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Lowestoft, 1550-1750

Lowestoft, 1550-1750: Development and Change in a Suffolk Coastal Town

David Butcher
Copyright Date: 2008
Published by: Boydell and Brewer,
Pages: 368
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  • Book Info
    Lowestoft, 1550-1750
    Book Description:

    `A superbly researched study.... An excellent addition not only to the history of Suffolk but of early modern society and economy more generally.' Professor RICHARD SMITH, University of Cambridge. Lowestoft has grown from a small urban community to become Suffolk's second largest town; and this book provides a vivid picture of the town and its inhabitants during the early modern period. Making full use of surviving documentation, in particular the parish registers, it begins with an overview of Lowestoft's medieval history, then proceeds to investigate topographical development, demographic features, occupational structure, social geography, house-building and interior décor, wealth and inheritance, maritime pursuits, agriculture, local government, education and literacy, religious affiliation, and urban identity. Wherever possible, the town is set into a national and European context, and its maritime nature fully brought out. DAVID BUTCHER is a retired Lowestoft schoolteacher and lecturer in Local History topics for the Continuing Studies Dept. at the University of East Anglia.

    eISBN: 978-1-84615-658-8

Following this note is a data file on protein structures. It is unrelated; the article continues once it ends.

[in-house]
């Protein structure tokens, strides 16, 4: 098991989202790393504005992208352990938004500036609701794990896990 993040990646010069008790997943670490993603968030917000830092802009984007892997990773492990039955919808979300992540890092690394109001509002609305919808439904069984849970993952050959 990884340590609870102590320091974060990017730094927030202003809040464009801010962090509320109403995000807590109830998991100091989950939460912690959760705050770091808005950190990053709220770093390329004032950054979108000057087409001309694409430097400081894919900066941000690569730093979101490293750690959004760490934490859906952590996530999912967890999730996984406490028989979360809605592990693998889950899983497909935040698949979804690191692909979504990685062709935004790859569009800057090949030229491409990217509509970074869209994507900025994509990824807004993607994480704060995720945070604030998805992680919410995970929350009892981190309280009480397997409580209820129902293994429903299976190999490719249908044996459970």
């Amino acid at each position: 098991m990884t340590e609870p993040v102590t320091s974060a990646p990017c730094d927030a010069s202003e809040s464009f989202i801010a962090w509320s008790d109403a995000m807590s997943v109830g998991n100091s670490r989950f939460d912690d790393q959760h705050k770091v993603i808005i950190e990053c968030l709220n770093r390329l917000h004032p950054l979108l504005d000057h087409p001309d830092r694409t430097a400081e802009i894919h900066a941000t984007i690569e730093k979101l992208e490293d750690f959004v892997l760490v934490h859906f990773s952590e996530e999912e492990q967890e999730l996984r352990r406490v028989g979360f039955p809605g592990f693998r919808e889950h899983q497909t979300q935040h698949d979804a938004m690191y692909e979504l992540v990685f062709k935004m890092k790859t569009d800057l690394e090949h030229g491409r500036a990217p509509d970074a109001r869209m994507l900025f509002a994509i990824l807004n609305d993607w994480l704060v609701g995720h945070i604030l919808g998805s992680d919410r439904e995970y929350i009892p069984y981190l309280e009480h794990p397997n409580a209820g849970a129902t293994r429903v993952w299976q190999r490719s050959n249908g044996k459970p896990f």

Subjects: History

Table of Contents

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  1. Front Matter
    (pp. i-iv)
  2. Table of Contents
    (pp. v-v)
  3. List of Illustrations and Tables
    (pp. vi-ix)
  4. Foreword and Acknowledgements
    (pp. x-xi)

    In the preface to An Historical Account of the Ancient Town of Lowestoft (1790), Edmund Gillingwater claimed that ‘perusal of works which are in general of a local nature is apt to be unpleasant, and is seldom entertaining, to the generality of Readers’. His principal reasons for writing a history of the town were as follows: the regard he had for his birthplace (he had, for a number of years, resided in the Norfolk town of Harleston); the desire to provide information and entertainment for the merchants and other inhabitants; and the wish to recover ‘from the hands of all-devouring...

  5. List of Abbreviations
    (pp. xii-xiv)
  6. 1 Origins and Influences
    (pp. 1-11)